A friend recently told me a story about a neighbor of his that recently died. He was a relatively young man in his mid-fifties that passed away in his sleep. My friend and this man would always exchange pleasantries in the hallway of his building, but they never really spent any time together. When he found out about his death, my friend felt that he missed an opportunity to go a little deeper. While we can’t possibly make time for an hour long meeting with everyone we come into contact, couldn’t we give a little more during each of those brief interactions that we have with others throughout the day? As we seek understanding and explanation in the world around us by maintaining child-like curiosity of all things, these interactions are the sustenance behind our activity. We are not a box of Legos with a detailed instruction manual. We really are just patient detectives waiting to connect the dots to find meaning in our experiences. Beautiful things come from the smallest interactions, and each one can be the clue to the next waypoint on your journey. Maybe we are like a 3D printer that methodically pours layers of material while slowly presenting the potential of the final product? Maybe the object is never really complete, and its about the interaction of the material at each layer?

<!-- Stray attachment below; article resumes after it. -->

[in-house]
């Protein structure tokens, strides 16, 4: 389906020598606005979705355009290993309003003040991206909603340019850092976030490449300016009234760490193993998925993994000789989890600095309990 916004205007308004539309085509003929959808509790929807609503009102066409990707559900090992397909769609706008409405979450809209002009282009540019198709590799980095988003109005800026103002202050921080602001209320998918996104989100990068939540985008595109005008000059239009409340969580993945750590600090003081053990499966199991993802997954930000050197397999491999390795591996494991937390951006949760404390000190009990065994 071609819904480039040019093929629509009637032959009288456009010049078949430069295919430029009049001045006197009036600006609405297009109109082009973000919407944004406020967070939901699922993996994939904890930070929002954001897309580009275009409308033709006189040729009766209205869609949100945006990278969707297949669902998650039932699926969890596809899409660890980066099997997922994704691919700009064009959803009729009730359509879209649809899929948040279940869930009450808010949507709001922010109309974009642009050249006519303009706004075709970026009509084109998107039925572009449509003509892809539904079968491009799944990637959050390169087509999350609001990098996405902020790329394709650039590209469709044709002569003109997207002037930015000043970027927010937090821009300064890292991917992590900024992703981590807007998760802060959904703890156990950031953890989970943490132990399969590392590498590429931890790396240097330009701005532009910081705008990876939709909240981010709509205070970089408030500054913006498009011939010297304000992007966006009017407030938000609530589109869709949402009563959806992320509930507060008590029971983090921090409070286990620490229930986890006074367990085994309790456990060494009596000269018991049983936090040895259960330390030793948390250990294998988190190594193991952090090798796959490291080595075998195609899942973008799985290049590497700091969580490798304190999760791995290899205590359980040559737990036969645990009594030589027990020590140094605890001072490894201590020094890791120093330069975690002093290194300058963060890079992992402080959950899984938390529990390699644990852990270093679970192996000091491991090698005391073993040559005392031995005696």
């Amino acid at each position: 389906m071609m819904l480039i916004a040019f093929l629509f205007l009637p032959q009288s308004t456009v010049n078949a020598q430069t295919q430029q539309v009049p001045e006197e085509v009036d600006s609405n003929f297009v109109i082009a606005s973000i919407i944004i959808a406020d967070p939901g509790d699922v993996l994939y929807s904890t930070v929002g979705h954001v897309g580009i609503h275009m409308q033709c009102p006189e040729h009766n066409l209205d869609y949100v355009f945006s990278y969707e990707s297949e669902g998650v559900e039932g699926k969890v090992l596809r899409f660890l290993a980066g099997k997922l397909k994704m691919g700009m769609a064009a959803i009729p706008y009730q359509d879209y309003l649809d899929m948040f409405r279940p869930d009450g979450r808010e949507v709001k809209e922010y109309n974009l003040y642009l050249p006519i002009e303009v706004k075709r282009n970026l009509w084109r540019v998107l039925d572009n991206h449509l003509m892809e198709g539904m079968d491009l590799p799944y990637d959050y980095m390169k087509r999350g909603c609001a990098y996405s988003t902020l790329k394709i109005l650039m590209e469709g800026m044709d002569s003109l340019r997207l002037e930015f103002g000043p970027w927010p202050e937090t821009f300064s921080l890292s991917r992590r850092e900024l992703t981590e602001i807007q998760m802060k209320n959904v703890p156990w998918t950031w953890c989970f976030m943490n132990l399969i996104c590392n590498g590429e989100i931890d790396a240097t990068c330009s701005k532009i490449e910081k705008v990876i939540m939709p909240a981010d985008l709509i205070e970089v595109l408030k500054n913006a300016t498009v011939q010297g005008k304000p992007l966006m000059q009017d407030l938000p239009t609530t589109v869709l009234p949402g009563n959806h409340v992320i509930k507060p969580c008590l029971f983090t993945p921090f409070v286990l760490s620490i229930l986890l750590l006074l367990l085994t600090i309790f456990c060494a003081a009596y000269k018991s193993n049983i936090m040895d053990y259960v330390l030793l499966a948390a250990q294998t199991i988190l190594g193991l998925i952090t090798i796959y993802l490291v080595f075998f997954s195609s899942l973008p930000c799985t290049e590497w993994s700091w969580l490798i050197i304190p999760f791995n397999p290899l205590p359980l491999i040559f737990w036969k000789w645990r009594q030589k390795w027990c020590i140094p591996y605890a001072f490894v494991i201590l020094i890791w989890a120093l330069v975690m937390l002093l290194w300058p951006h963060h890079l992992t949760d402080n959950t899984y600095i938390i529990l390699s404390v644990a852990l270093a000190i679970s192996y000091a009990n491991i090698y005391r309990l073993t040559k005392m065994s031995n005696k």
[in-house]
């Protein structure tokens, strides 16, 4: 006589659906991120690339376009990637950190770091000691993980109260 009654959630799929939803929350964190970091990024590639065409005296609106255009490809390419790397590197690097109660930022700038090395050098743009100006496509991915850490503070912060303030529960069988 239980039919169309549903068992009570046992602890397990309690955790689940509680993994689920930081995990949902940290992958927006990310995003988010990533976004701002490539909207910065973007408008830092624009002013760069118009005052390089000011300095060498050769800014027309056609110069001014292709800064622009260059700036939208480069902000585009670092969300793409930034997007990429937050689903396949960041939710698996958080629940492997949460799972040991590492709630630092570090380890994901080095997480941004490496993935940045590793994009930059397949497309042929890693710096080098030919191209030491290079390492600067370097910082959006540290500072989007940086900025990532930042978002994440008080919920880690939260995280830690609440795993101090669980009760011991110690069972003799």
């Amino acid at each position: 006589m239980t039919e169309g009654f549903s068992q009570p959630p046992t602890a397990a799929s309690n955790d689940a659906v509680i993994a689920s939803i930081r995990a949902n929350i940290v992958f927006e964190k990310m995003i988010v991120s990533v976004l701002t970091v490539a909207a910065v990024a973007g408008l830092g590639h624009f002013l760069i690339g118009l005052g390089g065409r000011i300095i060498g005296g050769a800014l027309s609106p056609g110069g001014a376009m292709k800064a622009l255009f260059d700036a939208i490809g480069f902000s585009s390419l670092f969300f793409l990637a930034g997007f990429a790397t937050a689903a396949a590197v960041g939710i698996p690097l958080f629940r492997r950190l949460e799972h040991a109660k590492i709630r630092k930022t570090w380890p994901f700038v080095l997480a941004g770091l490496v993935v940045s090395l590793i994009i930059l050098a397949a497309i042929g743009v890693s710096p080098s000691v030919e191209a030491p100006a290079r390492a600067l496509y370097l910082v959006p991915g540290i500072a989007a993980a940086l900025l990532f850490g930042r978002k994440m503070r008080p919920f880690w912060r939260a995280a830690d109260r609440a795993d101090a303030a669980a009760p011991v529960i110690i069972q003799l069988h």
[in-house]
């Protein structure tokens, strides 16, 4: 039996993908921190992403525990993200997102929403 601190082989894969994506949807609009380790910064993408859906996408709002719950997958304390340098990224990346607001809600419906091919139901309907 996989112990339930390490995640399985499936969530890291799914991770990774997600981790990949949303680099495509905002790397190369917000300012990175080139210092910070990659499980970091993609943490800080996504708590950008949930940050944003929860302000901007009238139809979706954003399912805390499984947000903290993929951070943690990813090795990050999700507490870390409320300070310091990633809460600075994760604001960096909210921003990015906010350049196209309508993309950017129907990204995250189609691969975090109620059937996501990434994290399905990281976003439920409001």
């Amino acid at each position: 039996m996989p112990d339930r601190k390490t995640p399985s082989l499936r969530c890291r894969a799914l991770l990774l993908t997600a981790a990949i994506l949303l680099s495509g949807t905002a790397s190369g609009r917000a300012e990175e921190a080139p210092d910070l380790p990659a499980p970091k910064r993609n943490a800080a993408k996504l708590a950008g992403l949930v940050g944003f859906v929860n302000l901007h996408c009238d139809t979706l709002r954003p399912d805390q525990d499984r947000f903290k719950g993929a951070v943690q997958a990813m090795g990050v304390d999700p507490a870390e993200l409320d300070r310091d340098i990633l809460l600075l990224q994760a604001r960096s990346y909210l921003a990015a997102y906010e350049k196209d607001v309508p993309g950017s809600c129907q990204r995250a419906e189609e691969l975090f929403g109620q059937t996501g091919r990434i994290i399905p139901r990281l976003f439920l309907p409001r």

Life is interaction, whether it is particles colliding at subatomic levels, or a flower moving its position to be closer to the sun. We are isolated without connection, and our drive for efficiency brings more isolation. Be the pattern that feeds connection, and do it without any expectation of anything in return. Do your part to balance the account of interaction. The reward is already there because we help ourselves in the process.